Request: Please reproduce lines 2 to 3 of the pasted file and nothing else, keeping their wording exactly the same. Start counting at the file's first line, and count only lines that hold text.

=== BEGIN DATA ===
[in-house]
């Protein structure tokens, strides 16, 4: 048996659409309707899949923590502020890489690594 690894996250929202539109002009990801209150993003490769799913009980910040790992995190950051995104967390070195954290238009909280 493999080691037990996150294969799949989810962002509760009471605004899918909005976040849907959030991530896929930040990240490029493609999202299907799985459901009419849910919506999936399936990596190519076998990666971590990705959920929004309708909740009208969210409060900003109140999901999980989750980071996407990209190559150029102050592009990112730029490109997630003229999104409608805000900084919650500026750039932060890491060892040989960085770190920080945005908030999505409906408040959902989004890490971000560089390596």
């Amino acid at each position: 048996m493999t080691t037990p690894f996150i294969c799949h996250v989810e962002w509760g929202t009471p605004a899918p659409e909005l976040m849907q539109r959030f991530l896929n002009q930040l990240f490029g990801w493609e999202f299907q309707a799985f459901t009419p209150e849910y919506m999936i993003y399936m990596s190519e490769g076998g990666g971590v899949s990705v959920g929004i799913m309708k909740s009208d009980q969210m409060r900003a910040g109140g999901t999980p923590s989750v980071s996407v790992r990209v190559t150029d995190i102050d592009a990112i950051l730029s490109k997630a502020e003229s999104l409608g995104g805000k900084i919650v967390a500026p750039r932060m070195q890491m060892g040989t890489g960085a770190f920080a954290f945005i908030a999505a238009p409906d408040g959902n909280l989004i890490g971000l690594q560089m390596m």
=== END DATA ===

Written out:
């Protein structure tokens, strides 16, 4: 048996659409309707899949923590502020890489690594 690894996250929202539109002009990801209150993003490769799913009980910040790992995190950051995104967390070195954290238009909280 493999080691037990996150294969799949989810962002509760009471605004899918909005976040849907959030991530896929930040990240490029493609999202299907799985459901009419849910919506999936399936990596190519076998990666971590990705959920929004309708909740009208969210409060900003109140999901999980989750980071996407990209190559150029102050592009990112730029490109997630003229999104409608805000900084919650500026750039932060890491060892040989960085770190920080945005908030999505409906408040959902989004890490971000560089390596």
């Amino acid at each position: 048996m493999t080691t037990p690894f996150i294969c799949h996250v989810e962002w509760g929202t009471p605004a899918p659409e909005l976040m849907q539109r959030f991530l896929n002009q930040l990240f490029g990801w493609e999202f299907q309707a799985f459901t009419p209150e849910y919506m999936i993003y399936m990596s190519e490769g076998g990666g971590v899949s990705v959920g929004i799913m309708k909740s009208d009980q969210m409060r900003a910040g109140g999901t999980p923590s989750v980071s996407v790992r990209v190559t150029d995190i102050d592009a990112i950051l730029s490109k997630a502020e003229s999104l409608g995104g805000k900084i919650v967390a500026p750039r932060m070195q890491m060892g040989t890489g960085a770190f920080a954290f945005i908030a999505a238009p409906d408040g959902n909280l989004i890490g971000l690594q560089m390596m």